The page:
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These 7 Black Men Were Executed For An Alleged Rape. Now, They Have Been Pardoned

Nearly 70 years after their unjust executions, Virginia Gov. Ralph Northam granted posthumous pardons Tuesday to seven Black men known as the "Martinsville Seven," who were executed for the alleged rape of a white woman in 1951 in Martinsville, Va.

Northam granted the pardons after a meeting with the descendants of the Martinsville Seven. He said the pardons do not address whether the men were guilty, but rather serve "as recognition from the Commonwealth" that they were tried without adequate due process.

"This is about righting wrongs," Northam said in a news release. "We all deserve a criminal justice system that is fair, equal, and gets it right—no matter who you are or what you look like. While we can't change the past, I hope today's action brings them some small measure of peace."

The history behind the Martinsville Seven

Seven Black men were executed in February 1951 over the alleged rape of a white woman, Ruby Stroud Floyd, in 1949. They were Frank Hairston Jr., 18, Booker T. Millner, 19, Francis DeSales Grayson, 37, Howard Lee Hairston, 18, James Luther Hairston, 20, Joe Henry Hampton, 19, and John Claybon Taylor, 21.

Floyd said 13 Black men raped her on the evening of Jan. 8, 1949, as she passed through a predominately Black neighborhood.

Floyd identified both Grayson and Hampton as her rapists, but she had trouble identifying the others, according to BlackPast.org, an online reference center for Black history.

As temperatures drop below freezing, demonstrators march in front of the White House in Washington in 1951, in an effort to persuade President Harry Truman to halt execution of seven Black men sentenced to death in Virginia on charges of raping a white woman.
Henry Burroughs / AP
As temperatures drop below freezing, demonstrators march in front of the White House in Washington in 1951, in an effort to persuade President Harry Truman to halt execution of seven Black men sentenced to death in Virginia on charges of raping a white woman.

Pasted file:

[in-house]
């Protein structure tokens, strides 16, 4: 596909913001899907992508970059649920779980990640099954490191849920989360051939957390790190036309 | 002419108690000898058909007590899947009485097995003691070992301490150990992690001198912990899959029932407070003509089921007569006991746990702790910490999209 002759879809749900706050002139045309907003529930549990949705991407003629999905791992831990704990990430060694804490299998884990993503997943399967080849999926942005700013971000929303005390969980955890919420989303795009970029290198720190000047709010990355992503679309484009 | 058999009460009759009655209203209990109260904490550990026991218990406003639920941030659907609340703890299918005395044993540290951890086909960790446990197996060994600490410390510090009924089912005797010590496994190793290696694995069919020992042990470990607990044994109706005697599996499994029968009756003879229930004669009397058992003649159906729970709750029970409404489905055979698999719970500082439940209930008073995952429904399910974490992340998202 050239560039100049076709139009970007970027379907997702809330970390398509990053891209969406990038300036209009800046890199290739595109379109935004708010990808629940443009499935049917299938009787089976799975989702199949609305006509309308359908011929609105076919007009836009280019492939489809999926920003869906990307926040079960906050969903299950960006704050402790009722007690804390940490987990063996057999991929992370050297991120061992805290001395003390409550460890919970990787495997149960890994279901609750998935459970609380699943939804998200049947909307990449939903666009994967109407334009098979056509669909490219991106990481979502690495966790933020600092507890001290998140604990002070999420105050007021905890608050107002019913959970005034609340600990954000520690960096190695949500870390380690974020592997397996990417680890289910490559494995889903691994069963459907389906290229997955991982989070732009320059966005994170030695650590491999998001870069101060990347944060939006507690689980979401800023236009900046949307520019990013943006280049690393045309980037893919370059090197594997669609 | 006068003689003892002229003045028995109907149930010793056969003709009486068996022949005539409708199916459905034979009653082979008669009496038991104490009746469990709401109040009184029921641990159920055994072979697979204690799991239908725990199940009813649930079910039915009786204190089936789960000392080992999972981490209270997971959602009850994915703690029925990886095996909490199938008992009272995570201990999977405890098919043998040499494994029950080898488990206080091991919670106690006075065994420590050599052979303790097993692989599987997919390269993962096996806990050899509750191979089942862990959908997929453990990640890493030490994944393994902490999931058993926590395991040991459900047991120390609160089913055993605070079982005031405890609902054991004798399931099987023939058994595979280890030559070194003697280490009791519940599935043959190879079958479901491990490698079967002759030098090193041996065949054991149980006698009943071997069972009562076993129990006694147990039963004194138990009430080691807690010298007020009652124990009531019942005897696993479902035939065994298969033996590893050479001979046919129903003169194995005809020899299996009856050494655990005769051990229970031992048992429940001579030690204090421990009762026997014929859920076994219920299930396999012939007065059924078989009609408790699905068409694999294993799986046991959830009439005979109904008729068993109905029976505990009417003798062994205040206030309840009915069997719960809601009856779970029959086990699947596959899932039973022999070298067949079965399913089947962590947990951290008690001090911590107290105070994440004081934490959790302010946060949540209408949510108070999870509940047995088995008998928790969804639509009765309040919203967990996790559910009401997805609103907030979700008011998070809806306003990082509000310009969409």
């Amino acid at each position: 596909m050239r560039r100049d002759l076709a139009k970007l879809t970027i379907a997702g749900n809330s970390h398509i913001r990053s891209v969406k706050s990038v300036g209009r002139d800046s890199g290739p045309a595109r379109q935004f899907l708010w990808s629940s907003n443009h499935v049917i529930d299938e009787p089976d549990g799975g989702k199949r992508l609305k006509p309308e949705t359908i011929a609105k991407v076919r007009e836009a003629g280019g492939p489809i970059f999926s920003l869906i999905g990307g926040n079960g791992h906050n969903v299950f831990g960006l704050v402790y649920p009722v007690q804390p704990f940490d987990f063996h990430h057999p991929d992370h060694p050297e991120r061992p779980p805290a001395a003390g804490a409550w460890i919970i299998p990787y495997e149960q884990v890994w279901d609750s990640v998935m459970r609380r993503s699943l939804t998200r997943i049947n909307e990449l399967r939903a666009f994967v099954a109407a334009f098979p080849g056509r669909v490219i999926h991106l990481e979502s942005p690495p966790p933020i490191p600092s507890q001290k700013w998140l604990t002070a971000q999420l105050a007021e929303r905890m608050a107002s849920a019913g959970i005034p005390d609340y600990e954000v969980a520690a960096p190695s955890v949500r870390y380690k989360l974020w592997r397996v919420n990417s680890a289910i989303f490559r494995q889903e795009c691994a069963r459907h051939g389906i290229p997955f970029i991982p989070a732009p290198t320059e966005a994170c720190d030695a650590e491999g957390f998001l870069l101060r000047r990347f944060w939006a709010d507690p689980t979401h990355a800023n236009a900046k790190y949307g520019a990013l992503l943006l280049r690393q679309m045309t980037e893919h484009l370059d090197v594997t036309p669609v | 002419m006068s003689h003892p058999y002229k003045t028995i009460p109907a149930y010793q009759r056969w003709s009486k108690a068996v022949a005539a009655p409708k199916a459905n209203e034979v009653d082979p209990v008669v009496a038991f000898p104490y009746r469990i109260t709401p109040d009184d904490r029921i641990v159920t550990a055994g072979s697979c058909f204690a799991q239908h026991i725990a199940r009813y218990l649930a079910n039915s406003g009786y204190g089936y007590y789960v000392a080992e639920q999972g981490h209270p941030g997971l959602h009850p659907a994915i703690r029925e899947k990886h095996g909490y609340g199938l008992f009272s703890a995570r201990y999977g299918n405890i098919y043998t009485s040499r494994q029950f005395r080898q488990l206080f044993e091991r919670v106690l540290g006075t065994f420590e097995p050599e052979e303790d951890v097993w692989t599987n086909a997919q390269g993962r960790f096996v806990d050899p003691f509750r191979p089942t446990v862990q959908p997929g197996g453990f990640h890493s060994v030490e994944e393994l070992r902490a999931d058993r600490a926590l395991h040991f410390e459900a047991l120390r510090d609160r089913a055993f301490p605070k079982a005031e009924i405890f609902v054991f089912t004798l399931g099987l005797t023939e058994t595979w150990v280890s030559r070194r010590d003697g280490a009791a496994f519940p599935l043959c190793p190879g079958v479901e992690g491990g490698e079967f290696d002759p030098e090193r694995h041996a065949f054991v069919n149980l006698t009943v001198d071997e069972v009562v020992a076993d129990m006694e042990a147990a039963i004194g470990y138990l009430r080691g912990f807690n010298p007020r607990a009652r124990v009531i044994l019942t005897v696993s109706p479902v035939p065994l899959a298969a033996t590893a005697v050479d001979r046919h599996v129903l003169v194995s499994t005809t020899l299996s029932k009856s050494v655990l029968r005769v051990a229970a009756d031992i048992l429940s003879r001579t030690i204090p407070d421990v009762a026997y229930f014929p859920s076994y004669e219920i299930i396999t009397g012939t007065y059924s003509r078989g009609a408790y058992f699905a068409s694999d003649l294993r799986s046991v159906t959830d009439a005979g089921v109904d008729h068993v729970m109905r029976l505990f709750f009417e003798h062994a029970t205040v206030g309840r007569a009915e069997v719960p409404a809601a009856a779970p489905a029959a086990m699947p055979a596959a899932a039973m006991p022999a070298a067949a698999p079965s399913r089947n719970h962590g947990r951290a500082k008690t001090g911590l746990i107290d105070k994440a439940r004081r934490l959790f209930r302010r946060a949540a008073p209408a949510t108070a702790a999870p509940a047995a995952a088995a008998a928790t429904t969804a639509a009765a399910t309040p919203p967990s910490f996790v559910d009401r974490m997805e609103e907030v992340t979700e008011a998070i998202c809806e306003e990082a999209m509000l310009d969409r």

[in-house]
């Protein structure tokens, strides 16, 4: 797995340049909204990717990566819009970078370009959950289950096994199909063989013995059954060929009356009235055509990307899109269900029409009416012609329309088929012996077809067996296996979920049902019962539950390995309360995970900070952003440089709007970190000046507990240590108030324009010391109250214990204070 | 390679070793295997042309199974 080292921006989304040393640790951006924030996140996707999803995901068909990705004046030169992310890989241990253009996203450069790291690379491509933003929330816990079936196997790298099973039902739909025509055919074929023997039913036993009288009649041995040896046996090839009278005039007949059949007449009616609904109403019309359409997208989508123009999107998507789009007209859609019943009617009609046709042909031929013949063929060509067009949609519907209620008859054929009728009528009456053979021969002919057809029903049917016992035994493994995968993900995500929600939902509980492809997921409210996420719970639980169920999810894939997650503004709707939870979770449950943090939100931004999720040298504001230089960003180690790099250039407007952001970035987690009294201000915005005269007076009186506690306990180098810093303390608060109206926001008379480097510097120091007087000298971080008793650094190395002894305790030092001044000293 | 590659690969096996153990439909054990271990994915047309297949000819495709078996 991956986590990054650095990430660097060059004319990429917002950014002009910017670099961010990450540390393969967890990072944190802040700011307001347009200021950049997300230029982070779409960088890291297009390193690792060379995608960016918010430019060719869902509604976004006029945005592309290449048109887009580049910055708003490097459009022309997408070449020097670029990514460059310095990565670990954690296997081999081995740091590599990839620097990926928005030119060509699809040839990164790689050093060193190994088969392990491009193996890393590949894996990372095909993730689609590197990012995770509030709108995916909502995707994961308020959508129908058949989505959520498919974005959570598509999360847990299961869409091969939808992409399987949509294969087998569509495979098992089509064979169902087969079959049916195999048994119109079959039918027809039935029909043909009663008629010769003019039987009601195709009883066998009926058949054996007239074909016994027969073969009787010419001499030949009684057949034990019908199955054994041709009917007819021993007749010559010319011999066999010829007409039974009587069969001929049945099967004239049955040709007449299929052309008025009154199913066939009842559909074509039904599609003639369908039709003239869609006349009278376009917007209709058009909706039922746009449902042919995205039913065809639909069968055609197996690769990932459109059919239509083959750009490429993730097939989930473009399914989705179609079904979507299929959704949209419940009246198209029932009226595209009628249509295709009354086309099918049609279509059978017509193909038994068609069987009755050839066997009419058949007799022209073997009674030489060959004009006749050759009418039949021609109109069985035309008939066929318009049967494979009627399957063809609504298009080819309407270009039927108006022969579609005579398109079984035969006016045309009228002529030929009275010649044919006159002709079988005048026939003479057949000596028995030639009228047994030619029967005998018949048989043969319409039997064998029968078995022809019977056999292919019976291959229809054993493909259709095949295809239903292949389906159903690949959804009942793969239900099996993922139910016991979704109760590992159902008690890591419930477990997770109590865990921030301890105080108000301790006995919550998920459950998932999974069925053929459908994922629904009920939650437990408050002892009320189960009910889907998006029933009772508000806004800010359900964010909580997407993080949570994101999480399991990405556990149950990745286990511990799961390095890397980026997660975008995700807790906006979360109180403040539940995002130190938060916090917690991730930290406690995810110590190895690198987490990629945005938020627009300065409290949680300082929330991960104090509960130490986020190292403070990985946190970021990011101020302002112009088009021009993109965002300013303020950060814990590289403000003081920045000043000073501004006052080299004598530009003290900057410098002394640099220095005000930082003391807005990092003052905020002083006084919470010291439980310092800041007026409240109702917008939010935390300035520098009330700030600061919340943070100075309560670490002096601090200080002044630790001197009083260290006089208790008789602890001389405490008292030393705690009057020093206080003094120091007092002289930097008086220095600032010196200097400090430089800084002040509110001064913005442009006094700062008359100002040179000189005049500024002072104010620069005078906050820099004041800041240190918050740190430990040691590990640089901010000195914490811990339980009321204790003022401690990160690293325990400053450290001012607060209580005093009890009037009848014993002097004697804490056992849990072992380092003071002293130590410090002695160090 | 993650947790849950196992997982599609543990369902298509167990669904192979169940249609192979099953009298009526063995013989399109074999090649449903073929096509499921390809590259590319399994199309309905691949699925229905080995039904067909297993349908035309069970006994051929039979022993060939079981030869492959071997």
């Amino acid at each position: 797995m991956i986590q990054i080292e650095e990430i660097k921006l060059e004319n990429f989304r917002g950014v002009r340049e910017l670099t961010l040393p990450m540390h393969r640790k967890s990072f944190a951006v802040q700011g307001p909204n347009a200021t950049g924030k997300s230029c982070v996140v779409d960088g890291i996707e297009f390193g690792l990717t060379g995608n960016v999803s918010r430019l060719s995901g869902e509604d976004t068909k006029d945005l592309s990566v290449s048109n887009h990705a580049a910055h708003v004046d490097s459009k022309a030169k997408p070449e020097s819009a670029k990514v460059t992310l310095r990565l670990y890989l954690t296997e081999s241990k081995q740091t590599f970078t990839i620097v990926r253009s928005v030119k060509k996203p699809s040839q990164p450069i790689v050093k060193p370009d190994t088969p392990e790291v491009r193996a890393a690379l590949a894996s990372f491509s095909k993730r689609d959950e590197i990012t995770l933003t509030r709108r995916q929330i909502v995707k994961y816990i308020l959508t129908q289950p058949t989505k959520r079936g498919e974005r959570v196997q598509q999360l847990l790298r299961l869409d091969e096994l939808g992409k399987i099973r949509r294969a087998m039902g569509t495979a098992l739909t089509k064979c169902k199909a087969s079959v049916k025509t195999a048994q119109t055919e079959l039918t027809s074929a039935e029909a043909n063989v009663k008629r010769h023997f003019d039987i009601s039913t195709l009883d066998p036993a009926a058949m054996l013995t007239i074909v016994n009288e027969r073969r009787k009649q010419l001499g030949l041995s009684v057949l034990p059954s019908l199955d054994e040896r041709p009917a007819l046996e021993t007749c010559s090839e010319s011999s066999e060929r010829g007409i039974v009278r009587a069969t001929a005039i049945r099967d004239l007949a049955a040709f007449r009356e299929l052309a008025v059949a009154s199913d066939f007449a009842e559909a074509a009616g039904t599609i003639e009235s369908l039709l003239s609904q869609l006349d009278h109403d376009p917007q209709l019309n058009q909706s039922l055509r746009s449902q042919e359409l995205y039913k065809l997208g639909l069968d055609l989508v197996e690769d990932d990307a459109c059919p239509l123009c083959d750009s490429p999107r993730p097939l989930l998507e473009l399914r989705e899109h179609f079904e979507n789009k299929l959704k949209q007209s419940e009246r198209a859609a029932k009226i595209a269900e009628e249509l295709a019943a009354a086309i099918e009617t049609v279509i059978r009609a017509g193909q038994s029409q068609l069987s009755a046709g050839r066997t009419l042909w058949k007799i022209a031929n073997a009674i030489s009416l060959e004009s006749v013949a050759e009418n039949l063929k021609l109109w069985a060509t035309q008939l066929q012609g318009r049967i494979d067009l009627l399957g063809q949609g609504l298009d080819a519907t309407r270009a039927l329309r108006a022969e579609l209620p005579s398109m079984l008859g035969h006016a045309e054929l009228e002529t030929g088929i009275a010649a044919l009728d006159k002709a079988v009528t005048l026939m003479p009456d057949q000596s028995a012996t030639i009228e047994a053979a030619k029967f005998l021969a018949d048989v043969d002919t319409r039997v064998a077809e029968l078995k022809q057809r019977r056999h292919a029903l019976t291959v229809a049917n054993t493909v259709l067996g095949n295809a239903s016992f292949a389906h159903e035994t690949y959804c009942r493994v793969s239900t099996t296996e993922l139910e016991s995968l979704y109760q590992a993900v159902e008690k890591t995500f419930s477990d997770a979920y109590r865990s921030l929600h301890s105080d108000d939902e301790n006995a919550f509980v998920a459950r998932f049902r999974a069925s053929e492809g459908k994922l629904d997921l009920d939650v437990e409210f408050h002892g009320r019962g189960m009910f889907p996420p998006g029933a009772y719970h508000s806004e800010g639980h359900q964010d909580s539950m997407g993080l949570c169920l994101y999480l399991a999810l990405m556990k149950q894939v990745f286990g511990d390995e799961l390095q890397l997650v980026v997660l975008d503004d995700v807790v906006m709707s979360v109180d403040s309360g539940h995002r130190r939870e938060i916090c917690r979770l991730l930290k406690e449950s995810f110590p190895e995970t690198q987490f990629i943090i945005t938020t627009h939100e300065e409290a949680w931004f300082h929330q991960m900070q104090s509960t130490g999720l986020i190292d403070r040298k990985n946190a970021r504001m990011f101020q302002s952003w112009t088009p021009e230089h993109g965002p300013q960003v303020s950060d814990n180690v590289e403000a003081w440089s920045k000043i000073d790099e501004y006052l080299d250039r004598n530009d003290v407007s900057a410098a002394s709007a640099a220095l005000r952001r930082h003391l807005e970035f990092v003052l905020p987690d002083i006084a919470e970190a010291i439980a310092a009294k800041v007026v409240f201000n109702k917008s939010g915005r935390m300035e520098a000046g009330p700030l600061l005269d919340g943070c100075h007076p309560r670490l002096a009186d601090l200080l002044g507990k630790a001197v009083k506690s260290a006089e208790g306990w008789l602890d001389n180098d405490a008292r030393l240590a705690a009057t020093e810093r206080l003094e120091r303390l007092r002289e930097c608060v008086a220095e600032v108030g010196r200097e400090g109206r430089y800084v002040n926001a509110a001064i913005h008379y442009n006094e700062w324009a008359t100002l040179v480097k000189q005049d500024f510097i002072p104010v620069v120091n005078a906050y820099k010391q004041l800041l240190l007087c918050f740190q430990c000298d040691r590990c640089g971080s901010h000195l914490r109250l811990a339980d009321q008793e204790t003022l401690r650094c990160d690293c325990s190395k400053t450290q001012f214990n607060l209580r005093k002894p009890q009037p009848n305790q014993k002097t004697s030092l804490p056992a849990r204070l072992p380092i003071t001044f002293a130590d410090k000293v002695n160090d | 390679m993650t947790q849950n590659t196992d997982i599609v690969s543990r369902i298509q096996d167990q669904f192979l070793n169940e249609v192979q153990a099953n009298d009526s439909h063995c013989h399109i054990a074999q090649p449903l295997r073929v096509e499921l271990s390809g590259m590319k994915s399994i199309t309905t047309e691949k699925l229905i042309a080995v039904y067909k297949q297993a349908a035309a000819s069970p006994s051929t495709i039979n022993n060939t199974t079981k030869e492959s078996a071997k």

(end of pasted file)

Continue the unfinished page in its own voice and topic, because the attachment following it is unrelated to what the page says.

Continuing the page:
After they were interrogated by local police officers, the Martinsville Seven initially confessed to committing or witnessing the crime. All seven men were charged with rape.

Their trials and electrocutions became a controversial issue shortly after the men were arrested.

The seven men were convicted and swiftly sentenced to death by juries made up of only white men, Northam's office said.

Not all of the defendants were able to read the confessions they signed, and none of them had a lawyer with them as they were questioned.

Nearly two decades after their executions, the Supreme Court ruled that capital punishment for rape was cruel and unusual punishment.

The death penalty in Virginia

Studies have shown that a defendant is more than three times as likely to be sentenced to death if the victim of a crime is white, compared with when the victim is Black.

Prior to abolishing the death penalty earlier this year, the commonwealth had executed nearly 1,400 people since 1608. All 45 of the prisoners executed for rape from 1908 to 1951 in Virginia were Black men, according to the governor's office.

A bed is seen through the bars in one of the holding cells near the death chamber at Greensville Correctional Center in Jarratt, Va., earlier this year. The state no longer allows the death penalty.
Steve Helber / AP
A bed is seen through the bars in one of the holding cells near the death chamber at Greensville Correctional Center in Jarratt, Va., earlier this year. The state no longer allows the death penalty.

Northam has granted 604 pardons during his time in office. His office said that's more pardons than the past nine governors combined.

"Pardons should not have to be a part of the process to ensure a fair and equitable justice system, but unfortunately that's been the case for far too long," Virginia Secretary of the Commonwealth Kelly Thomasson said in a release.

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